Finding Duplicate Files

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Finding Duplicate Files

Postposted on Wed Nov 29, 2006 11:35 am

Is there a program to find duplicate files across multiple hard drives? Basically, I have shared folder that too many people have had access to over the years and I would like to see if there are duplicate files saved at multiple places in the folder under different file names. I am using Windows XP Pro/MCE 2005.

Thanks you for any advice.
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Re: Finding Duplicate Files

Postposted on Wed Nov 29, 2006 11:47 am

apkellogg wrote:Is there a program to find duplicate files across multiple hard drives? Basically, I have shared folder that too many people have had access to over the years and I would like to see if there are duplicate files saved at multiple places in the folder under different file names. I am using Windows XP Pro/MCE 2005.

Thanks you for any advice.


If they have different names, then they are different files.

You would probably need a program to search by size, but I am just guessing at this point.
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Postposted on Wed Nov 29, 2006 11:52 am

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Postposted on Wed Nov 29, 2006 1:43 pm

Stupid shell tricks FTW! If you have a set of Unix-style shell tools (like Cygwin) available, the following script will do it:
Code: Select all
#!/bin/bash
find "$@" -type f -print | sed -e 's/^/sha1sum "/; s/$/"/' | bash | sort | uniq --all-repeated=separate --check-chars=40 | sed -e "s/[^ ]* .//"

(If your browser has wrapped the above code, note that the only line break is after the "#!/bin/bash"; the rest is all one long line.)

Just invoke the script, passing the names of one or more drives or directories on the command line. The script searches all of the listed drives/folders, and lists each group of duplicate files it finds.

It works by recursively walking all of the specified drives/folders, generating a 160-bit checksum for each file, then finding all groups of files which have matching checksums.

So, e.g. if you've saved it as a script named dupfiles, the command:
dupfiles d:/ e:/
would find all duplicate files on your D: and E: drives.

I love little scripting puzzles like this... and it is also an excellent illustration of why I install Cygwin on all of my Windows boxes, and why IMO everyone should learn how to use UNIX-style shell commands. You can accomplish a whole lot with very little code.
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Postposted on Wed Nov 29, 2006 3:38 pm

That doublekiller thing looks to be able to compare even by size and dates. :o
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Postposted on Wed Nov 29, 2006 3:40 pm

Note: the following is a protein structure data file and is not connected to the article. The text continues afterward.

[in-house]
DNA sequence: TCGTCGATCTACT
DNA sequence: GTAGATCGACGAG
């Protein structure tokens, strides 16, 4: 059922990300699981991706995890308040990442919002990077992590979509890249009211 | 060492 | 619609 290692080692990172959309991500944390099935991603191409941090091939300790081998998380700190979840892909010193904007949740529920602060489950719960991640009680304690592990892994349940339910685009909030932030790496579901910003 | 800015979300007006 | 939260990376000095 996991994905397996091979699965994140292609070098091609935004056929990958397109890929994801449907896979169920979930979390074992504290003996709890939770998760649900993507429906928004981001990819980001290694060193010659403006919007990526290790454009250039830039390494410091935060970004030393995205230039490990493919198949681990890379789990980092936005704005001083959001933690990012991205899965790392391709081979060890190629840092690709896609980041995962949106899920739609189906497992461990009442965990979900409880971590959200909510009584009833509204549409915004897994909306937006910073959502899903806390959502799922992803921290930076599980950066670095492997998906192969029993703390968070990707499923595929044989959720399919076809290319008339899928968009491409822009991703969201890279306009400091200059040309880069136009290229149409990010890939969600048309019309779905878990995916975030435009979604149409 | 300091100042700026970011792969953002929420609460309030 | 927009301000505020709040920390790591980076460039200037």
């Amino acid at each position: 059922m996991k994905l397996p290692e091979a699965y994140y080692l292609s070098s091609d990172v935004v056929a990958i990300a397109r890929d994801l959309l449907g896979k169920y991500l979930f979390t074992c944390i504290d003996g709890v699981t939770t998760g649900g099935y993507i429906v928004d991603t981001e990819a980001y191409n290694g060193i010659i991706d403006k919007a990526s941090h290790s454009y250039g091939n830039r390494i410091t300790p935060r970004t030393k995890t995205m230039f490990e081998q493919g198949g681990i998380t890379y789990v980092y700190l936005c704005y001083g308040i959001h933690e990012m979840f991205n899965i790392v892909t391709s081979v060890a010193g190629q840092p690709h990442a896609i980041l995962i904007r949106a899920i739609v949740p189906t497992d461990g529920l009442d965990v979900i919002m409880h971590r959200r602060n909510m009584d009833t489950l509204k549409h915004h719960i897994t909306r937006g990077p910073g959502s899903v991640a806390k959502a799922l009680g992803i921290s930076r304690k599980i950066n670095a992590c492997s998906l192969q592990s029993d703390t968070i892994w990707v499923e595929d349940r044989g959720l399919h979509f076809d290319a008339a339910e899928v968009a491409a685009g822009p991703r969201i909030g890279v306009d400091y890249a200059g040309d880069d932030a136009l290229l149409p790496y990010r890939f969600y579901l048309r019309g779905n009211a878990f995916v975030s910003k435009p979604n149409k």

Flying Fox wrote:That doublekiller thing looks to be able to compare even by size and dates. :o

Checksums are more reliable than looking at size and date though... :D
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Postposted on Wed Nov 29, 2006 4:12 pm

http://www.tucows.com/preview/373411

http://noclone.net/

There are lots of these types of apps floating around. However, I have yet to find one that does true byte-for-byte compares and doesn't produce false positives, and is easy to use.

So far the best I have come across - aside from a very few false postives - is the now very old ACDSee 3.2 with Duplicate file finder plugin. It works on more than just images, too.

Of course, finding an app that old is troublesome...
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Postposted on Wed Nov 29, 2006 4:29 pm

I'm surprised that the tools give false positives; if the length of the files match, the tool should then do a byte-for-byte comparison of the contents to verify the match.

While false-positives are theoretically possible with a checksum-based approach like the one I gave the script for above, the odds are mathematically so low (it's a 160-bit hash, so the odds of getting a collision are vanishingly small) that practically speaking you'll never see one.
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Postposted on Wed Nov 29, 2006 5:16 pm

just brew it! wrote:I'm surprised that the tools give false positives; if the length of the files match, the tool should then do a byte-for-byte comparison of the contents to verify the match.

While false-positives are theoretically possible with a checksum-based approach like the one I gave the script for above, the odds are mathematically so low (it's a 160-bit hash, so the odds of getting a collision are vanishingly small) that practically speaking you'll never see one.


Yup. I'm not sure what method ACDSee uses. It may only be a 32-bit checksum.

The other app the did give more than ACDSee did I can't remember the name of now. I think it's just called "DupFinder" or something.

I love ACDSee's dup finder; it has great options for auto-deleting the dups it finds...very few other apps seem to have that ability.
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